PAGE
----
ChaSTE Payload Aboard Vikram Lander Provides First Insight into Lunar Surface Temperatures
27 August, 2023 | Anupam Shrivastava
The findings from ChaSTE onboard Vikram are being analysed by ISRO Scientists for temperature data collected during the controlled penetration of the lunar surface.
In a significant development for lunar exploration, the Chandra’s Surface Thermophysical Experiment (ChaSTE) payload aboard the Vikram Lander has begun to unravel the mysteries of the moon’s thermal behavior. The initial observations, reported by the Space Physics Laboratory (SPL) in collaboration with the Vikram Sarabhai Space Centre (VSSC) and the Physical Research Laboratory (PRL) in Ahmedabad, mark a crucial step towards understanding the temperature profile of the lunar topsoil.
The ChaSTE payload, a cutting-edge scientific instrument, has been specifically designed and attached to Vikram for measuring and analyzing the temperature variations of the lunar surface and its near-subsurface layers. As part of its mission, ChaSTE aims to provide crucial insights into the thermal dynamics of the moon’s surface, particularly around its polar regions.
At the heart of the ChaSTE payload is a sophisticated temperature probe equipped with a controlled penetration mechanism. This innovative mechanism is capable of reaching a depth of up to 10 centimetres beneath the moon’s surface. The probe is outfitted with an array of 10 individual temperature sensors, each strategically positioned to capture precise data points as the probe penetrates the lunar soil.
The first batch of observations from the ChaSTE payload showcases temperature variations at various depths within the lunar surface. The data, which has been visualized in a graph, provides a comprehensive overview of the temperature profile during the probe’s controlled penetration. This pioneering profile is a groundbreaking achievement, representing the first time such detailed thermal data has been collected from the lunar south pole.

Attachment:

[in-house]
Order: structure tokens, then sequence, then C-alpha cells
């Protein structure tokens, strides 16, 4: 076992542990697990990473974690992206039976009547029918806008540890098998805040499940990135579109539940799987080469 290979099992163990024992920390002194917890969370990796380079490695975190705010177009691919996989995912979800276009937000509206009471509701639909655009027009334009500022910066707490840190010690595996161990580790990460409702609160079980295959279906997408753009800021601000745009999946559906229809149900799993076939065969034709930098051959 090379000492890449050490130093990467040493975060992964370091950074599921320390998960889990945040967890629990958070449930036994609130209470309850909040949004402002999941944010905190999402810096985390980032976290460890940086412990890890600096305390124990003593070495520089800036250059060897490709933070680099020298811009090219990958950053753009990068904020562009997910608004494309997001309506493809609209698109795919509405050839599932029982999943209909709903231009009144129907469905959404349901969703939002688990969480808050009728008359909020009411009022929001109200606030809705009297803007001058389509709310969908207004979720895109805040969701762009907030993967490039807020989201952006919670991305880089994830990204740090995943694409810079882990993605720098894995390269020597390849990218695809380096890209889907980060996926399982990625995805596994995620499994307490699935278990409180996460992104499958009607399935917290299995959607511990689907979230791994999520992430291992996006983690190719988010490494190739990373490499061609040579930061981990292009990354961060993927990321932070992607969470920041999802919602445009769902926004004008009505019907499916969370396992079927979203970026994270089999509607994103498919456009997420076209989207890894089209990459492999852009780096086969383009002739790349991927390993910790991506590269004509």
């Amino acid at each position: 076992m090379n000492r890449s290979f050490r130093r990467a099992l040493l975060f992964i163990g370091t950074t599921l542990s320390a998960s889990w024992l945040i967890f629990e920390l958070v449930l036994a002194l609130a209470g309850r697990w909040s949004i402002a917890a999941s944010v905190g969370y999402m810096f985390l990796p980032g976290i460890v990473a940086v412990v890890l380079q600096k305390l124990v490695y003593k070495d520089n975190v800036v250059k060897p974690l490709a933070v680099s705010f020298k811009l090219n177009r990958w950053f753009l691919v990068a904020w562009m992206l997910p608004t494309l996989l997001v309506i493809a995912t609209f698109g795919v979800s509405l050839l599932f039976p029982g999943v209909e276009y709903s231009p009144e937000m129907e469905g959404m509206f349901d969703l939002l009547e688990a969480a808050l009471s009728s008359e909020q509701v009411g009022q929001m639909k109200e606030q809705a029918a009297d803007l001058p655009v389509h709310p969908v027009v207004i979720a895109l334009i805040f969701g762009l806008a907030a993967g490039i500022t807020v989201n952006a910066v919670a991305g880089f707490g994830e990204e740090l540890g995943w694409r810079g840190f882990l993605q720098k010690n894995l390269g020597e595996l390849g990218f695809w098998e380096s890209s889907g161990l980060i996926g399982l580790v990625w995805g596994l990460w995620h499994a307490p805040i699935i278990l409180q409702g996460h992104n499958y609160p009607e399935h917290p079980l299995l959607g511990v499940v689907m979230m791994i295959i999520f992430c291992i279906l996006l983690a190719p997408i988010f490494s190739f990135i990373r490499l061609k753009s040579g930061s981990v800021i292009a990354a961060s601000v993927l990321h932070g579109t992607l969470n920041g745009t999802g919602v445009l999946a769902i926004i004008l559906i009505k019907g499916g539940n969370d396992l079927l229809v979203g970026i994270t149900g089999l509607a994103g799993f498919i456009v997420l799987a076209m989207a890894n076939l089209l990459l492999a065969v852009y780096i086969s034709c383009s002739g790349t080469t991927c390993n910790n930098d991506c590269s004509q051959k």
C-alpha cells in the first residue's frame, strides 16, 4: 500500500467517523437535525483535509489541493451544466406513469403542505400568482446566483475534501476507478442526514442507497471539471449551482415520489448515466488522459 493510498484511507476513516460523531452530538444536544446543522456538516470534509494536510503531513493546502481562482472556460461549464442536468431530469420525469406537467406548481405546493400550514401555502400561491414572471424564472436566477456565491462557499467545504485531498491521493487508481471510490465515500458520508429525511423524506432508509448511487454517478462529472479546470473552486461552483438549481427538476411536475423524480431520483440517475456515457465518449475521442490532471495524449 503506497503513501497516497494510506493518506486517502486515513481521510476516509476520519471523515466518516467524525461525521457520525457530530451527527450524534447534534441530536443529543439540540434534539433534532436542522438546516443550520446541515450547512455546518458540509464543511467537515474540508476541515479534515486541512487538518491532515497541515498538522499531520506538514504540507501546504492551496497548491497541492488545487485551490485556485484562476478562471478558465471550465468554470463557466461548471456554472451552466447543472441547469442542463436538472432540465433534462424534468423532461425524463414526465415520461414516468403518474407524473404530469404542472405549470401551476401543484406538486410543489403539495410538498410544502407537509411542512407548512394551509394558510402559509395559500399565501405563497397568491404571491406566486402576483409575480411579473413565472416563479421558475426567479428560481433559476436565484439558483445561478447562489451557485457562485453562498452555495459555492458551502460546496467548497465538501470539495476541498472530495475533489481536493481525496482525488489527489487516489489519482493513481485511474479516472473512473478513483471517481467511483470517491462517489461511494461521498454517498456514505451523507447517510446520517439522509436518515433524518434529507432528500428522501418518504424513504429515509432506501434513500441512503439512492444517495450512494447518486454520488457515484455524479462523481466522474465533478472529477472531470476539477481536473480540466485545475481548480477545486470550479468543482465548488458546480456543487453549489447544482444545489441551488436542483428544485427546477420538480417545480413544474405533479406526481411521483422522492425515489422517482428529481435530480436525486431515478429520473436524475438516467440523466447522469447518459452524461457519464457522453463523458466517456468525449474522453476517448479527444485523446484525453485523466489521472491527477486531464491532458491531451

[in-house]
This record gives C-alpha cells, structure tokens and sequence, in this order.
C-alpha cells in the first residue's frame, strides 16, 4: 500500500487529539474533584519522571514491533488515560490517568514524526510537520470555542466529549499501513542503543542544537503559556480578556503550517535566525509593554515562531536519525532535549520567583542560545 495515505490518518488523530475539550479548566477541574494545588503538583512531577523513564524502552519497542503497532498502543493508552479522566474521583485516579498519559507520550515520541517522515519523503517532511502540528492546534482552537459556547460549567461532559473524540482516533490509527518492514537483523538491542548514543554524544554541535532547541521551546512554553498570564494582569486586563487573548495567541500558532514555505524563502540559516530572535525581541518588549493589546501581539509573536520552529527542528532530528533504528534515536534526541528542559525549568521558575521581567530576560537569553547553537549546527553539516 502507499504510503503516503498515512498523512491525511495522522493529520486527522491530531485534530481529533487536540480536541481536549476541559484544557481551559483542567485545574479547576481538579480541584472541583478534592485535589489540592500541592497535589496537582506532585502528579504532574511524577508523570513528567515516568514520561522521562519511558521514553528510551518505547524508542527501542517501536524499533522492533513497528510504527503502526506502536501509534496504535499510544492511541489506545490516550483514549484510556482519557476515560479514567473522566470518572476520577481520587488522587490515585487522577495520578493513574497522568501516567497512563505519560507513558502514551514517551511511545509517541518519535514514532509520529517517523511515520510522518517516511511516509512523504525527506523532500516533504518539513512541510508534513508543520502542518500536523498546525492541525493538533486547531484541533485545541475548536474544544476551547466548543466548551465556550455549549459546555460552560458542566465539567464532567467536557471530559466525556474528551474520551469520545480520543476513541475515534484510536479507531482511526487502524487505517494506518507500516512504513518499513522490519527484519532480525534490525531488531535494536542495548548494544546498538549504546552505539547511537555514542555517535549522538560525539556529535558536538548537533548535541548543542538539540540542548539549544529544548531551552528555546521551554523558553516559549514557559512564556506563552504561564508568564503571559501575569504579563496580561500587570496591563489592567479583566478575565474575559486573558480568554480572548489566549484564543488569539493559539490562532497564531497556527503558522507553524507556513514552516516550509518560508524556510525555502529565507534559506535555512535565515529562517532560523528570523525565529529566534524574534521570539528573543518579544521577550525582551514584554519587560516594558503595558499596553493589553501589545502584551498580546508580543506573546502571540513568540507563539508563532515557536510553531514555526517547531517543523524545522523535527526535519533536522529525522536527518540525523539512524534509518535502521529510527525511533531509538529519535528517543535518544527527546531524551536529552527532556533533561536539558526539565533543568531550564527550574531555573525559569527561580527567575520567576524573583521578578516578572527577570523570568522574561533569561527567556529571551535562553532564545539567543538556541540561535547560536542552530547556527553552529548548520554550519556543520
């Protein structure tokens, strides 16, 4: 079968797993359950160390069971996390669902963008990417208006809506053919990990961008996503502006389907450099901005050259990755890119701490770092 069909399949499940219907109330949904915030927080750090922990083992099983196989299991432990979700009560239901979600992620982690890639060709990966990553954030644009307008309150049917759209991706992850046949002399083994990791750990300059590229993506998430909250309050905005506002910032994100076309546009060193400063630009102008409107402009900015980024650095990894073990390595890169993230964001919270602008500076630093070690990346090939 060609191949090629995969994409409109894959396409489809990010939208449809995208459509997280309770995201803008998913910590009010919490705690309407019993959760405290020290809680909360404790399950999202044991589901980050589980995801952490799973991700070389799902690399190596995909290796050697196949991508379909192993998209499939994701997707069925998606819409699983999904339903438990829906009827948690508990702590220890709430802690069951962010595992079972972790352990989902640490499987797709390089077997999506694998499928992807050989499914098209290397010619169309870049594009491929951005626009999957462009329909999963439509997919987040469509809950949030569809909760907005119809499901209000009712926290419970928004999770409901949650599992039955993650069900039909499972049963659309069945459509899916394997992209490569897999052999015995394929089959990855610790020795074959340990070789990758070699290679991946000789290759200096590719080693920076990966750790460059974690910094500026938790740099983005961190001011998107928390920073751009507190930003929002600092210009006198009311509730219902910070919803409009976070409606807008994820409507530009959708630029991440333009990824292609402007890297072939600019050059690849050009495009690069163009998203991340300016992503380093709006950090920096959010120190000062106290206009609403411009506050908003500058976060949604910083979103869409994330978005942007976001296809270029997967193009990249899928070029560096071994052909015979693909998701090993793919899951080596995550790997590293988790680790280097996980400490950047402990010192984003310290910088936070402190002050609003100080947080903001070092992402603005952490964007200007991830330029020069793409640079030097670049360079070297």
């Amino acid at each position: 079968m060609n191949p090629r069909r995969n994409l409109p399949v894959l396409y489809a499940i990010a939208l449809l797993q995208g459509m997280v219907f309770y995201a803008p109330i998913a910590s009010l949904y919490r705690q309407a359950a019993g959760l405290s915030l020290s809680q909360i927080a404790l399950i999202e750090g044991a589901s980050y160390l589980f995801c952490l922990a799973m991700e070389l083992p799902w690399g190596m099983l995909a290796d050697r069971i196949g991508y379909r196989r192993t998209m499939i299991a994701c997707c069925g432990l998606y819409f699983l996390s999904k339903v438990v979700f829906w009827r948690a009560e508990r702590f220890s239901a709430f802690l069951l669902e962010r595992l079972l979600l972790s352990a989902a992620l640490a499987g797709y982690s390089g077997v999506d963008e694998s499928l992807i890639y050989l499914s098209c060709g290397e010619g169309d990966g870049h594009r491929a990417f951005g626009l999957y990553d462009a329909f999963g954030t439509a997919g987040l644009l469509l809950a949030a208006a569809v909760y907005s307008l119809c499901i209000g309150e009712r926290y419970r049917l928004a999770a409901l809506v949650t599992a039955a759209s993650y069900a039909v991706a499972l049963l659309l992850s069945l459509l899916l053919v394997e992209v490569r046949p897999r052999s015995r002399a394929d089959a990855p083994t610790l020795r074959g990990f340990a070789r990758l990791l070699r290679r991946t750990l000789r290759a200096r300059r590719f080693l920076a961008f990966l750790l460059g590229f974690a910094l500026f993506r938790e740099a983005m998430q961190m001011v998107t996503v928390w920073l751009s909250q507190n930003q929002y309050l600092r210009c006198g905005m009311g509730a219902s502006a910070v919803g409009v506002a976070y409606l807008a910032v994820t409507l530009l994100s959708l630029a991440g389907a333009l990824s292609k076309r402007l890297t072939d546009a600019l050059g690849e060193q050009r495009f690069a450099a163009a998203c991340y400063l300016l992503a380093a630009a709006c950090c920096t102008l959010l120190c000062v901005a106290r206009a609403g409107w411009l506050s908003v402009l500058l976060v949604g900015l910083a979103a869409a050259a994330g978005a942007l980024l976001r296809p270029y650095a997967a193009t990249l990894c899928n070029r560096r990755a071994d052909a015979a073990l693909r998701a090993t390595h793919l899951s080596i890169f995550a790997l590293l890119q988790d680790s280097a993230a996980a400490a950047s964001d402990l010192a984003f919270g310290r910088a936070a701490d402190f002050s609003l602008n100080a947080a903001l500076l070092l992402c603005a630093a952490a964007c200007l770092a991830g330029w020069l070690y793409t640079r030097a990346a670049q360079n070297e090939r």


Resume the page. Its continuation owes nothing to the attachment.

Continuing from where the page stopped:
“This is a significant leap in our understanding of the moon’s thermal behavior,” said Dr. Aparna Menon, lead researcher at the Space Physics Laboratory. “The ChaSTE payload has exceeded our expectations in terms of data quality and depth of penetration. These initial observations open up a realm of possibilities for unraveling the complex interplay between the moon’s surface and its thermal environment.”
The data collected by Lander Module Vikram and Rover Pragyan so far is already hinting at intriguing trends in the temperature distribution of the lunar topsoil. Scientists are particularly interested in the potential variations between daytime and nighttime temperatures, as well as the influence of different lunar terrain types on the thermal behavior of the surface.
Detailed analyses of the collected data are currently underway, with scientists meticulously examining the temperature trends, correlations, and potential anomalies that could shed light on fundamental aspects of lunar geophysics.
“The ChaSTE mission represents the collective efforts of our scientific community to expand our understanding of the moon’s characteristics,” stated Dr. Rajesh Patel of the Physical Research Laboratory. “The collaboration between SPL, VSSC, and PRL has been instrumental in bringing this project to fruition. As we delve deeper into the data, we anticipate even more groundbreaking revelations about the moon’s thermal dynamics.”
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